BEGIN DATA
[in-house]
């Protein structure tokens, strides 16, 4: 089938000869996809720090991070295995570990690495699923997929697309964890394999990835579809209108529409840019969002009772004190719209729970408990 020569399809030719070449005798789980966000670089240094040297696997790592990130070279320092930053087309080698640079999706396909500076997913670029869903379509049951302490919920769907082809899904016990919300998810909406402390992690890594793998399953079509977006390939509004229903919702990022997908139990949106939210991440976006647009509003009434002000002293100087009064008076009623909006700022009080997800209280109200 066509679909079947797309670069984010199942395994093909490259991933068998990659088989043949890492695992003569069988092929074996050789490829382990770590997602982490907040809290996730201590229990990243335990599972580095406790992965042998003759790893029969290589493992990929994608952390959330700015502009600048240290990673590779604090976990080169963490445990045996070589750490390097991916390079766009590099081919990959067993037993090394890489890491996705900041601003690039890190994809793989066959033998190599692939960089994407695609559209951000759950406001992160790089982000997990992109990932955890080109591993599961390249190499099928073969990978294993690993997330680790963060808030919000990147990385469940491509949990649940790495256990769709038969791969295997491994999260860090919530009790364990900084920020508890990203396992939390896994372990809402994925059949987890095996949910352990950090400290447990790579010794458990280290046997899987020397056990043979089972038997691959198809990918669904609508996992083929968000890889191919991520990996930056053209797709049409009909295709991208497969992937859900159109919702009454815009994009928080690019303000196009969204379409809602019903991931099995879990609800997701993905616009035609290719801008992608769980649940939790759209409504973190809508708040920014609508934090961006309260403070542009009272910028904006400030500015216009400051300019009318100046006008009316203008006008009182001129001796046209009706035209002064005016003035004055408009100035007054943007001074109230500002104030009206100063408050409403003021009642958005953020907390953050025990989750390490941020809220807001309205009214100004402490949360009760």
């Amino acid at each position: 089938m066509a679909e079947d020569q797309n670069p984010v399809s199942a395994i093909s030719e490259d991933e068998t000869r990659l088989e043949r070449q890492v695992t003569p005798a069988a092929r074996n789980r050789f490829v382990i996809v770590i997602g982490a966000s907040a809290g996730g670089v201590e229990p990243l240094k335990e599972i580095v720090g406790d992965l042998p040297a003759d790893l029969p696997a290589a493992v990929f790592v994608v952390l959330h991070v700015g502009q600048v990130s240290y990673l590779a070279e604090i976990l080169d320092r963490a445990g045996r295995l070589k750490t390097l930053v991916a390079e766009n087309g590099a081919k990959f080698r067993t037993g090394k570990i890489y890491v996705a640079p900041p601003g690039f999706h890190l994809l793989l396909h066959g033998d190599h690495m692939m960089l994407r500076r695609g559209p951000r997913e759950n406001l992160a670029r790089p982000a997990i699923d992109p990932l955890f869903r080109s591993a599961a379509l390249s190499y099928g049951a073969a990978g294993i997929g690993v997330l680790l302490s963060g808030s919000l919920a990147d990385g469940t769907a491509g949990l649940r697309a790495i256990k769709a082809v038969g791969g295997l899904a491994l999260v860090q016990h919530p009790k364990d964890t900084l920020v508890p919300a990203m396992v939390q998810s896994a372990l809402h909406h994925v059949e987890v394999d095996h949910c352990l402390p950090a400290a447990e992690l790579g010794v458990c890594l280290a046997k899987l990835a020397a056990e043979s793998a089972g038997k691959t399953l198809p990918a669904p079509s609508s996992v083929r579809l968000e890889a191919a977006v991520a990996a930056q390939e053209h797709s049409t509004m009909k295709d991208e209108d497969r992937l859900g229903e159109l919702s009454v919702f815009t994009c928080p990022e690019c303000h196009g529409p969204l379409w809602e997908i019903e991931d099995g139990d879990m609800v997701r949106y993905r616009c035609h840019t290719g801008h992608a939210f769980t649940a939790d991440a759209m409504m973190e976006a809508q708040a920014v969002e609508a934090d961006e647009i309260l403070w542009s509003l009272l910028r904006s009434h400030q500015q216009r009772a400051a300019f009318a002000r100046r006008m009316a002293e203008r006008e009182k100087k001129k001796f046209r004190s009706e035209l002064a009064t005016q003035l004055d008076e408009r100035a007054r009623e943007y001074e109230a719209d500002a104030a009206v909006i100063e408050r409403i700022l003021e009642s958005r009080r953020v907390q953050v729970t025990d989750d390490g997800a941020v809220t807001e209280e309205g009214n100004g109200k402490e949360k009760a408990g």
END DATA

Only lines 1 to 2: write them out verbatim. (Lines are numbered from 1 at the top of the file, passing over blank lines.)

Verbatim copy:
[in-house]
């Protein structure tokens, strides 16, 4: 089938000869996809720090991070295995570990690495699923997929697309964890394999990835579809209108529409840019969002009772004190719209729970408990 020569399809030719070449005798789980966000670089240094040297696997790592990130070279320092930053087309080698640079999706396909500076997913670029869903379509049951302490919920769907082809899904016990919300998810909406402390992690890594793998399953079509977006390939509004229903919702990022997908139990949106939210991440976006647009509003009434002000002293100087009064008076009623909006700022009080997800209280109200 066509679909079947797309670069984010199942395994093909490259991933068998990659088989043949890492695992003569069988092929074996050789490829382990770590997602982490907040809290996730201590229990990243335990599972580095406790992965042998003759790893029969290589493992990929994608952390959330700015502009600048240290990673590779604090976990080169963490445990045996070589750490390097991916390079766009590099081919990959067993037993090394890489890491996705900041601003690039890190994809793989066959033998190599692939960089994407695609559209951000759950406001992160790089982000997990992109990932955890080109591993599961390249190499099928073969990978294993690993997330680790963060808030919000990147990385469940491509949990649940790495256990769709038969791969295997491994999260860090919530009790364990900084920020508890990203396992939390896994372990809402994925059949987890095996949910352990950090400290447990790579010794458990280290046997899987020397056990043979089972038997691959198809990918669904609508996992083929968000890889191919991520990996930056053209797709049409009909295709991208497969992937859900159109919702009454815009994009928080690019303000196009969204379409809602019903991931099995879990609800997701993905616009035609290719801008992608769980649940939790759209409504973190809508708040920014609508934090961006309260403070542009009272910028904006400030500015216009400051300019009318100046006008009316203008006008009182001129001796046209009706035209002064005016003035004055408009100035007054943007001074109230500002104030009206100063408050409403003021009642958005953020907390953050025990989750390490941020809220807001309205009214100004402490949360009760």